Parasitoids in the forest

Parasitoidism is a striking behavior that occurs in different groups of insects in order to ensure their survival. It happens in a particular life stage (generally larvae) when they are parasites of a host and once they have reached their desired level of development, they kill their host. They are also important for ecosystem balance because they have a high degree of specialization – being specific for a host. The hosts include different groups of insects like spiders, Butterflies, Moths, cockroaches, and other parasitoids (hyperparasitoids).

At MLC biological station we have a lot of species that are parasitoids and hyperparasitoids of other insects. Overall, we have identified more than fifteen different species that behave this way. The most common is the scorpion wasp (Ichneumonidae) which is one of the most diverse wasps in the world with around 24000 recorded species and some are hyperparasitoids. For this family, we have identified almost 50 different morphotypes that are specialized in a specific host.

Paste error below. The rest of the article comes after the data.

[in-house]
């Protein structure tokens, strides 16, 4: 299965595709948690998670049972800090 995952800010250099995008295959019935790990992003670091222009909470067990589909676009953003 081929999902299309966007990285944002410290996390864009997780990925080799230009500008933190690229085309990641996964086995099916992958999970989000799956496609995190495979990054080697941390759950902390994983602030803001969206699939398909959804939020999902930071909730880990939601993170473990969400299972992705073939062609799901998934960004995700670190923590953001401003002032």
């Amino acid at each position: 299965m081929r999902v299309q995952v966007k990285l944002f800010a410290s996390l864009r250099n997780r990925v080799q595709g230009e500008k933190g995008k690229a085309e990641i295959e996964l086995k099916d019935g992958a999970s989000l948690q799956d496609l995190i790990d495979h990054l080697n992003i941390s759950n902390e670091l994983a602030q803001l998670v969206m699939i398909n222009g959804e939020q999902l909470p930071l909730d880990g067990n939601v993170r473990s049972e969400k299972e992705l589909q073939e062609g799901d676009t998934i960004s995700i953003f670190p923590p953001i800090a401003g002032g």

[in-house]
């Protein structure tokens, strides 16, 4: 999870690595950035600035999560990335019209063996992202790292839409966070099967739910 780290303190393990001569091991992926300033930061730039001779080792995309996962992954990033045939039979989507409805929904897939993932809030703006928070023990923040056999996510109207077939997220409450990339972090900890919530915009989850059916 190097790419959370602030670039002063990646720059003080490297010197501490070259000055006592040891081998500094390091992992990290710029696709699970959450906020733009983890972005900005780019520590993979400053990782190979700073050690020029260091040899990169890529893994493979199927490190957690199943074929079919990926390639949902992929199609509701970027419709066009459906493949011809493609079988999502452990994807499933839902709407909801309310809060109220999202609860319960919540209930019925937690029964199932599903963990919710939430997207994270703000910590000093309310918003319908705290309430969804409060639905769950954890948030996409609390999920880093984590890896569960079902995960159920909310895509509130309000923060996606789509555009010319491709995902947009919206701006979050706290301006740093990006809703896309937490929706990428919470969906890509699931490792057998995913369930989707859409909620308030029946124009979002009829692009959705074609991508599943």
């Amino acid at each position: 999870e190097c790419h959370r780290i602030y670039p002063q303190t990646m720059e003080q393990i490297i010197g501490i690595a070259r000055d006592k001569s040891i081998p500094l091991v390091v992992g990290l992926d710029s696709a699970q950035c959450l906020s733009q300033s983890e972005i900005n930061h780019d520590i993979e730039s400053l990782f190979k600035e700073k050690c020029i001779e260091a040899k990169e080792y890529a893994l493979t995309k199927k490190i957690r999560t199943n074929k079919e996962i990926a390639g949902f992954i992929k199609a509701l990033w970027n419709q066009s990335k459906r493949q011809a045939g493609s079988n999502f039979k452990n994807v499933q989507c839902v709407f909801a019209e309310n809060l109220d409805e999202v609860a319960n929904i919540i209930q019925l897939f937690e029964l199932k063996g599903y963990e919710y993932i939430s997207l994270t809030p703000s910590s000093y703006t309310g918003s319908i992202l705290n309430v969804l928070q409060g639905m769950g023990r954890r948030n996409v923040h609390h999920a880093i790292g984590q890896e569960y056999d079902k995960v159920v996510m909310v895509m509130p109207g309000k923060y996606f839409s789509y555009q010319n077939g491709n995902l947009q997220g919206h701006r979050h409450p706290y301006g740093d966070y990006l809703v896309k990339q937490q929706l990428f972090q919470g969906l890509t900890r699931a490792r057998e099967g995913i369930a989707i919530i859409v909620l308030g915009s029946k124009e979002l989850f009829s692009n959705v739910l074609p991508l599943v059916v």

Another interesting group is the Spider wasp (Pompillidae) that are a group who specialize in laying their eggs in the prosome of different species of spiders. We have also identified some species of flat wasps (Bethylidae), defined by the position of their antennae that lay their eggs in some beetles. The parasitoids and hyperparasitoids are important for the economy because species are often biological controllers of different types of crops.

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Blg. Javier Amaru Castelo- Senior Researcher